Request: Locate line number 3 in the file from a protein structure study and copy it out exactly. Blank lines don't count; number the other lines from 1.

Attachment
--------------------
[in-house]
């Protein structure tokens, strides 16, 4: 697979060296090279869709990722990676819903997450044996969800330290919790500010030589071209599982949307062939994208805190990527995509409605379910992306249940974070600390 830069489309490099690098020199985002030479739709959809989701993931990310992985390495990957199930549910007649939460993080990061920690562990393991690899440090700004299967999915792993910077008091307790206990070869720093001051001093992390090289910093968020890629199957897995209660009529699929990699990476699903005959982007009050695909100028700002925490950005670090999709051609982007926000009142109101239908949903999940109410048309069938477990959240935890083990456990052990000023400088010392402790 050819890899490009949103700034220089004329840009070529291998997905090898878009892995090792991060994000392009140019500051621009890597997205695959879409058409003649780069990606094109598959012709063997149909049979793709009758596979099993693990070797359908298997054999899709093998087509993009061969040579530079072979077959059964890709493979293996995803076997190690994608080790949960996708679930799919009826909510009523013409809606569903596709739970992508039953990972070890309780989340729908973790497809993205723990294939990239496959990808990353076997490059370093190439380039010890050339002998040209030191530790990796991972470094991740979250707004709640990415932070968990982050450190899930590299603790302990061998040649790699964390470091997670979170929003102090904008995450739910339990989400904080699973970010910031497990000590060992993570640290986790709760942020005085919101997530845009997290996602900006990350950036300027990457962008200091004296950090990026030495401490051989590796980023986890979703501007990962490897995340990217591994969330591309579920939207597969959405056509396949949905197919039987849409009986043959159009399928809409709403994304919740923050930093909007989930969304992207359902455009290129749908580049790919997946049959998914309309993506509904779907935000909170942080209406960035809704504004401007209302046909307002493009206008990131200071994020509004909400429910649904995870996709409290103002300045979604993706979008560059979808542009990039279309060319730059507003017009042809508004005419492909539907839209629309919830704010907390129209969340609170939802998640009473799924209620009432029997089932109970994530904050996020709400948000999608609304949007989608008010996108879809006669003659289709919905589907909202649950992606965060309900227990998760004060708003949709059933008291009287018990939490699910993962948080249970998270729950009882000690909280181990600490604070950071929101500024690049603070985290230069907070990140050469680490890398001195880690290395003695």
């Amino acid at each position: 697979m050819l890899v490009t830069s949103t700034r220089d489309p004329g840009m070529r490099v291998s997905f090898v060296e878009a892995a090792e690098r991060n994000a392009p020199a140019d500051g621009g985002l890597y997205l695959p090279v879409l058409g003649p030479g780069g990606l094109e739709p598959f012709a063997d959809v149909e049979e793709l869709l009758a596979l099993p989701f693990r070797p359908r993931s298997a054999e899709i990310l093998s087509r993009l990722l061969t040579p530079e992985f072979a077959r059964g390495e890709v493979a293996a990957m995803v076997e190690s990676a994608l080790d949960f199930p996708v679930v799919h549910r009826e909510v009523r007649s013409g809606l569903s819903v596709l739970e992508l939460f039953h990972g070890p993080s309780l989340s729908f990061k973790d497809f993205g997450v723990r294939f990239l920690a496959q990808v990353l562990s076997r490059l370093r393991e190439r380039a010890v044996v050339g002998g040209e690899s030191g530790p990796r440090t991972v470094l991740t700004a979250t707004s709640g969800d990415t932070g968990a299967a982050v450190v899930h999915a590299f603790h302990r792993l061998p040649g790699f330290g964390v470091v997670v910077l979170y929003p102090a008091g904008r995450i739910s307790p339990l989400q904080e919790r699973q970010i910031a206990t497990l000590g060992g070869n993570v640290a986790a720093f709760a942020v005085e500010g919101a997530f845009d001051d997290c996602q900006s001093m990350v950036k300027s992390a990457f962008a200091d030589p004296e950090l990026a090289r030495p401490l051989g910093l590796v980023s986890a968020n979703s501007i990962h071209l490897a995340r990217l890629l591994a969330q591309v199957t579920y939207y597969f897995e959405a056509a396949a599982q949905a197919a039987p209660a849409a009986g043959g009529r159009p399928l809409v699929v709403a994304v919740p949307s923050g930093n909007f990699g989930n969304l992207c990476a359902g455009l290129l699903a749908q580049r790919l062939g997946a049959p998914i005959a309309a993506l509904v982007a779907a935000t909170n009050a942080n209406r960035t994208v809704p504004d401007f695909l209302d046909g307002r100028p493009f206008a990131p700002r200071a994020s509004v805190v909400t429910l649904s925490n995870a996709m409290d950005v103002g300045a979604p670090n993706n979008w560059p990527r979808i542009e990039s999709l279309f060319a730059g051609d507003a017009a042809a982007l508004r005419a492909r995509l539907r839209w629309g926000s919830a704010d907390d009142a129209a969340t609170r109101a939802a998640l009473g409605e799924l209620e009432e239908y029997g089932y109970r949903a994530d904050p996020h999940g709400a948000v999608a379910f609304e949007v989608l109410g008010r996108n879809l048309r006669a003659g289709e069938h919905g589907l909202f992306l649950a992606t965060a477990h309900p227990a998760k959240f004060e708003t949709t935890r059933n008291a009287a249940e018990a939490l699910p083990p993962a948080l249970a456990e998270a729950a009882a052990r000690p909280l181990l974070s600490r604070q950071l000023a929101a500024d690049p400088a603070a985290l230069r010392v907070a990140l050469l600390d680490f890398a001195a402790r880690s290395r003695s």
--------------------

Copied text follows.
């Amino acid at each position: 697979m050819l890899v490009t830069s949103t700034r220089d489309p004329g840009m070529r490099v291998s997905f090898v060296e878009a892995a090792e690098r991060n994000a392009p020199a140019d500051g621009g985002l890597y997205l695959p090279v879409l058409g003649p030479g780069g990606l094109e739709p598959f012709a063997d959809v149909e049979e793709l869709l009758a596979l099993p989701f693990r070797p359908r993931s298997a054999e899709i990310l093998s087509r993009l990722l061969t040579p530079e992985f072979a077959r059964g390495e890709v493979a293996a990957m995803v076997e190690s990676a994608l080790d949960f199930p996708v679930v799919h549910r009826e909510v009523r007649s013409g809606l569903s819903v596709l739970e992508l939460f039953h990972g070890p993080s309780l989340s729908f990061k973790d497809f993205g997450v723990r294939f990239l920690a496959q990808v990353l562990s076997r490059l370093r393991e190439r380039a010890v044996v050339g002998g040209e690899s030191g530790p990796r440090t991972v470094l991740t700004a979250t707004s709640g969800d990415t932070g968990a299967a982050v450190v899930h999915a590299f603790h302990r792993l061998p040649g790699f330290g964390v470091v997670v910077l979170y929003p102090a008091g904008r995450i739910s307790p339990l989400q904080e919790r699973q970010i910031a206990t497990l000590g060992g070869n993570v640290a986790a720093f709760a942020v005085e500010g919101a997530f845009d001051d997290c996602q900006s001093m990350v950036k300027s992390a990457f962008a200091d030589p004296e950090l990026a090289r030495p401490l051989g910093l590796v980023s986890a968020n979703s501007i990962h071209l490897a995340r990217l890629l591994a969330q591309v199957t579920y939207y597969f897995e959405a056509a396949a599982q949905a197919a039987p209660a849409a009986g043959g009529r159009p399928l809409v699929v709403a994304v919740p949307s923050g930093n909007f990699g989930n969304l992207c990476a359902g455009l290129l699903a749908q580049r790919l062939g997946a049959p998914i005959a309309a993506l509904v982007a779907a935000t909170n009050a942080n209406r960035t994208v809704p504004d401007f695909l209302d046909g307002r100028p493009f206008a990131p700002r200071a994020s509004v805190v909400t429910l649904s925490n995870a996709m409290d950005v103002g300045a979604p670090n993706n979008w560059p990527r979808i542009e990039s999709l279309f060319a730059g051609d507003a017009a042809a982007l508004r005419a492909r995509l539907r839209w629309g926000s919830a704010d907390d009142a129209a969340t609170r109101a939802a998640l009473g409605e799924l209620e009432e239908y029997g089932y109970r949903a994530d904050p996020h999940g709400a948000v999608a379910f609304e949007v989608l109410g008010r996108n879809l048309r006669a003659g289709e069938h919905g589907l909202f992306l649950a992606t965060a477990h309900p227990a998760k959240f004060e708003t949709t935890r059933n008291a009287a249940e018990a939490l699910p083990p993962a948080l249970a456990e998270a729950a009882a052990r000690p909280l181990l974070s600490r604070q950071l000023a929101a500024d690049p400088a603070a985290l230069r010392v907070a990140l050469l600390d680490f890398a001195a402790r880690s290395r003695s």